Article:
Roddy Doyle's eleventh novel is a sober and perceptive study of middle aged angst, as Victor Forde, a sad and lonely 54-year-old, rebuilds his life after a painful marriage break-up. The disappointment is huge and palpable, and the story of his life to this point makes uncomfortable reading.

As a child, Victor attended the local Christian Brothers School. Five years in St Martin’s led to 'an erection for four of them, even during Irish.' Hilariously, the young Victor sat through Peig and thought of ‘legs and nipples and the bird on Benny Hill and my friend’s mothers and sisters. And the women in the Sunday World...' These school days antics, while entertaining, were also 'exhausting, and upsetting,' with corporal punishment meted out on a casual and regular basis - 'the Brothers never minded violence.' The savagery of school is relentless, and so very sad. There is pathos in his mother’s excitement. "How was school?" she asks, having never attended herself.

Being felt up by one of the brothers is casually referred to as 'bad luck or bad timing', and Brother Murphy, a particularly violent man comments ominously: 'Victor Forde, I can never resist your smile'. This familiarity is inappropriate and frightening, and the prose weighs heavy with the terror of assault and abuse. There are dire repercussions from this unwarranted attention, and they are long-lasting.

In post-Tiger Ireland, Victor attempts a fresh start, but the links to the past prove strong. He has a good memory, or thinks he does, and when he meets the pink-shirted Fitzpatrick in Donnelly’s, the local pub, he does not like him. Yet there is something in him that 'he recognises and welcomes', and a sort of friendship ensues. The lads in the local are flirting with 'the oul’ Milfs, the bit of madness, the bit of experience' and the camaraderie is a welcome relief, giving Victor life outside his dreary apartment.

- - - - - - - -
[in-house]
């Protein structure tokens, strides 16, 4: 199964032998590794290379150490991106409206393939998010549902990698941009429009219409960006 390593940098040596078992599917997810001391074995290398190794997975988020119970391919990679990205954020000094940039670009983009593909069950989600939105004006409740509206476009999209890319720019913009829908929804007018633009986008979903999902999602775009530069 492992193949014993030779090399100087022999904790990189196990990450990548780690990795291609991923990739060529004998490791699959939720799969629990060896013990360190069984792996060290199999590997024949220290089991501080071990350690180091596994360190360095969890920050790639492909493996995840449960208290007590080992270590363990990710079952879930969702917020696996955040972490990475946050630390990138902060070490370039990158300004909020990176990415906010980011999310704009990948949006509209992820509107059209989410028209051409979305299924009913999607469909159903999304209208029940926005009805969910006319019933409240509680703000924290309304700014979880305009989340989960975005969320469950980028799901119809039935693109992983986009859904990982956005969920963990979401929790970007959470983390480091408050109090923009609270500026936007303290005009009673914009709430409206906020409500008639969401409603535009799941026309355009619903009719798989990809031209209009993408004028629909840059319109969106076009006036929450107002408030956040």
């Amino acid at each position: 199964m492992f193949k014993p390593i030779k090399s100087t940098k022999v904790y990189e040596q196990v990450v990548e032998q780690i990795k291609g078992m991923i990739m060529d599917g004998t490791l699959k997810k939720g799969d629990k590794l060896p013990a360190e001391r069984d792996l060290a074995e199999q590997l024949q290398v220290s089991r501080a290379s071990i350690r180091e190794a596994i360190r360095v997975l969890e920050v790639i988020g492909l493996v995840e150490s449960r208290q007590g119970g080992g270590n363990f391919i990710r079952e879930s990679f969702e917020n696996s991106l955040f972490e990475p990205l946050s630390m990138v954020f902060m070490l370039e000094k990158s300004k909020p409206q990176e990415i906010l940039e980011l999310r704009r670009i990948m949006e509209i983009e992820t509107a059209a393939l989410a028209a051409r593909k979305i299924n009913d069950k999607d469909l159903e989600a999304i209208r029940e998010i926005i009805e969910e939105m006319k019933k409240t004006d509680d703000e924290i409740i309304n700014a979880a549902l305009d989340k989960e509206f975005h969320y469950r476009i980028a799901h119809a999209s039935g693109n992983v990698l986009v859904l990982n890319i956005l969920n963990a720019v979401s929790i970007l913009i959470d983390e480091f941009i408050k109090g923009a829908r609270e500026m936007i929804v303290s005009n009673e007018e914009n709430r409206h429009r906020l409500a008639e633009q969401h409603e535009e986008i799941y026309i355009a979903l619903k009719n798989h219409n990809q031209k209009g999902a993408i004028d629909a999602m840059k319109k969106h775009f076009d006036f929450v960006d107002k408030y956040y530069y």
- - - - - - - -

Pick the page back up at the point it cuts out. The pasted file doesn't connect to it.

In the space of 214 pages, Roddy Doyle once again expertly captures the Irish psyche and zeitgeist, the issues that occupy us, 'everything that’s wrong about this country' - abortion, football, bankers, builders, Garth Books concerts, the weather...

However, beyond the mirth and social commentary, it’s a novel about what might have been, a life lost, destroyed by another, and how we go on. Everyone deserves a second chance, everyone deserves love. It’s a tale of how we perceive each other, and how we sell ourselves to the world, when deep down we’re dying.

Infused with Roddy Doyle’s trademark wit and insightful observations, Smile is a revealing and painful exploration of one man’s life, of guilt and regret. Sure, there are laughs along the way, but this is a deeply poignant and thoughtful book. Ultimately Victor Forde is unmasked, and his story will stay with you.

Abigail Tuite